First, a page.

Story by Judith Fein

HARRISBURG, PA (Jan. 3, 2013) - Harrisburg is a city that’s good for the head, the heart, the stomach and the feet.

It’s the perfect destination for learning, having feel-good experiences, wining, dining and, especially, walking. In fact, if you book a room at a downtown hotel like the Harrisburg Hilton, you can explore Pennsylvania’s capitol without ever getting in your car. 

The second floor of the Hilton Harrisburg connects directly to the indoor Strawberry Arcade, which features a food court, shops, and, the family-friendly Whitaker Center for Science and the Arts. Kids can experience more than 200 interactive exhibits and teens actually look up from their smartphones to walk into a hurricane chamber where they are buffeted by strong gale winds and hurricanes. 

Afterwards, the whole family can try tagging on a digital graffiti wall, creating a stop motion film, adding sound effects to a film clip, or moving a ball by activating brain waves.

And before you chow down on a hot dog, the Carnival of Health section will inform you that it takes one hour of bike pedaling to burn off the calories. See more Family Fun ideas in the Hershey Harrisburg Region.

It’s a two-minute walk to the main westerly entrance of the majestic State Capitol Complex where two groups of naked men and women, sculpted in marble, amuse, offend or intrigue visitors.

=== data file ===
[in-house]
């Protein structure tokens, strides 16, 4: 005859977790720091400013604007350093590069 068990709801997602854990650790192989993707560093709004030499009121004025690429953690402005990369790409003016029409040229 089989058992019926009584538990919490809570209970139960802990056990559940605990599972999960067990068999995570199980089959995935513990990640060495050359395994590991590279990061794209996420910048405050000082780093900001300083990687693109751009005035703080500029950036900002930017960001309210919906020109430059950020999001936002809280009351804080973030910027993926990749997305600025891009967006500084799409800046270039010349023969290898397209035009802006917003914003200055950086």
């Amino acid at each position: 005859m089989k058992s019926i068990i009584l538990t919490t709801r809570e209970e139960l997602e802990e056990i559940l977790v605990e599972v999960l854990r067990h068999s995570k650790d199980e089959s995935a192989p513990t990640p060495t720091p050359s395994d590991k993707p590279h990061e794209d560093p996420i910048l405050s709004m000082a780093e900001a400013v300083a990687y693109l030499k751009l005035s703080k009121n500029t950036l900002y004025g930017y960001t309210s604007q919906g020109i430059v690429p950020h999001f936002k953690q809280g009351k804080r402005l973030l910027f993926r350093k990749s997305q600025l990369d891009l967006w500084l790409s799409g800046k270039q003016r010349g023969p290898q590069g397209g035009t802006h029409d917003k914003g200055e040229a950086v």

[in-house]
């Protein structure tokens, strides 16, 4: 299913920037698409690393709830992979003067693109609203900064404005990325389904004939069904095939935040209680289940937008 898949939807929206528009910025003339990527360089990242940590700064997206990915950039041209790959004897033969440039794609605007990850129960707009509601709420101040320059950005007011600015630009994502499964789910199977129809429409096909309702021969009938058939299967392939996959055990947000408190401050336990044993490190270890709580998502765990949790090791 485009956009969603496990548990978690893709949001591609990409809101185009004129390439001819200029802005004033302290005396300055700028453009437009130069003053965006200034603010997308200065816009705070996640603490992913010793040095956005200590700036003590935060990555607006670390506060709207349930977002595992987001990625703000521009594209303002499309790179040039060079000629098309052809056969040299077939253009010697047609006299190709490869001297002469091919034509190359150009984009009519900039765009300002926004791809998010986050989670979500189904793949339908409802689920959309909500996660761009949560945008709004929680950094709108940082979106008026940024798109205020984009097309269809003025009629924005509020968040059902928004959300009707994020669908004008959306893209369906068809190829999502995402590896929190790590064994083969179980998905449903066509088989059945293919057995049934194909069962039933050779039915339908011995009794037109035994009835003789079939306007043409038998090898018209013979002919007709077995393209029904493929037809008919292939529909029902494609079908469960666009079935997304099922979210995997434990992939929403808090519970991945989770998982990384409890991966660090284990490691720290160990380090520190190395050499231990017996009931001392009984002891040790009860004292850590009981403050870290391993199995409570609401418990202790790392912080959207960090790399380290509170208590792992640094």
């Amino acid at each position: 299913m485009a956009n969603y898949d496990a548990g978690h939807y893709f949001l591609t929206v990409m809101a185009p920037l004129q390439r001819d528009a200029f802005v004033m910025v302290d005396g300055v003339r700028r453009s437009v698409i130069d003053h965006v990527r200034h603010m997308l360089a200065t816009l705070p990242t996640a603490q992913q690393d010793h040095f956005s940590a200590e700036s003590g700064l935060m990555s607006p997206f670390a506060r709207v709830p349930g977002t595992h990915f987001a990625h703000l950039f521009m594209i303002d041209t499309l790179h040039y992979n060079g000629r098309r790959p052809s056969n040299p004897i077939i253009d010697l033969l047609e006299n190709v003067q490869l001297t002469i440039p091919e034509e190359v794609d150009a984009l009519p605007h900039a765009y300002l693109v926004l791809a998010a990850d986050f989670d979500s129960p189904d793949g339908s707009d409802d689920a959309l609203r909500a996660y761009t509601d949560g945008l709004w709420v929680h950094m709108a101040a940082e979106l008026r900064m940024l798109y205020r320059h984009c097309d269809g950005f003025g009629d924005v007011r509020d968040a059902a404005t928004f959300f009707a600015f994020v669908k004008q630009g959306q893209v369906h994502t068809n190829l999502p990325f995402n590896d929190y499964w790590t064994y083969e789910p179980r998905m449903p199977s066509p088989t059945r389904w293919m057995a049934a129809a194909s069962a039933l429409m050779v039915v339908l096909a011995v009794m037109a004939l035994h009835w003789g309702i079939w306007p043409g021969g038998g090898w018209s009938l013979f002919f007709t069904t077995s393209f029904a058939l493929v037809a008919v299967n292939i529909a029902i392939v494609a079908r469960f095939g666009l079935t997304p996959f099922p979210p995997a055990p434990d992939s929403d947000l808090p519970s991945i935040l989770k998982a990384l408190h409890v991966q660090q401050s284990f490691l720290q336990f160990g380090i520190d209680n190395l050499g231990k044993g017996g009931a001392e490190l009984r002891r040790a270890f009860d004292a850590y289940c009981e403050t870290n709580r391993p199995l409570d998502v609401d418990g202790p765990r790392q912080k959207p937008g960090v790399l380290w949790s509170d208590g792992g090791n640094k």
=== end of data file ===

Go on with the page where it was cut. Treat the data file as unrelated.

The sculptor, George Grey Barnard, completed the statues in 1911, and, to appease the outrage of some Harrisburg residents, he created marble sheaths to cover offending body parts. 

According to Barnard, the figures represent those who follow the laws of nature, and those who don’t.

Tourists point to intimate contact between men and women, men and men, and speculate about what the artist may have intended. Barnard is either cringing or smiling in his grave. 

It’s a short walk to the State Museum of Pennsylvania, which is part of the Capitol complex.

The Mammal Hall is a delightful throwback to the age of museum dioramas.

Each exhibit is set in a specific geographical area of Pennsylvania, and highlights a dramatic moment, like a cougar attacking a fawn in a snowy landscape. It’s easy to see which are the most popular dioramas, because visitors press their hands and noses against the glass, and leave visible prints. 

One of the museum’s highlights is a full-mount, articulated mastodon skeleton; it’s one of the best preserved in the country.

Another is the new Objects of Valor exhibit, which includes P.F. Rothermel’s famous painting, executed in 1870, of Pickett’s charge at Gettysburg during the Civil War.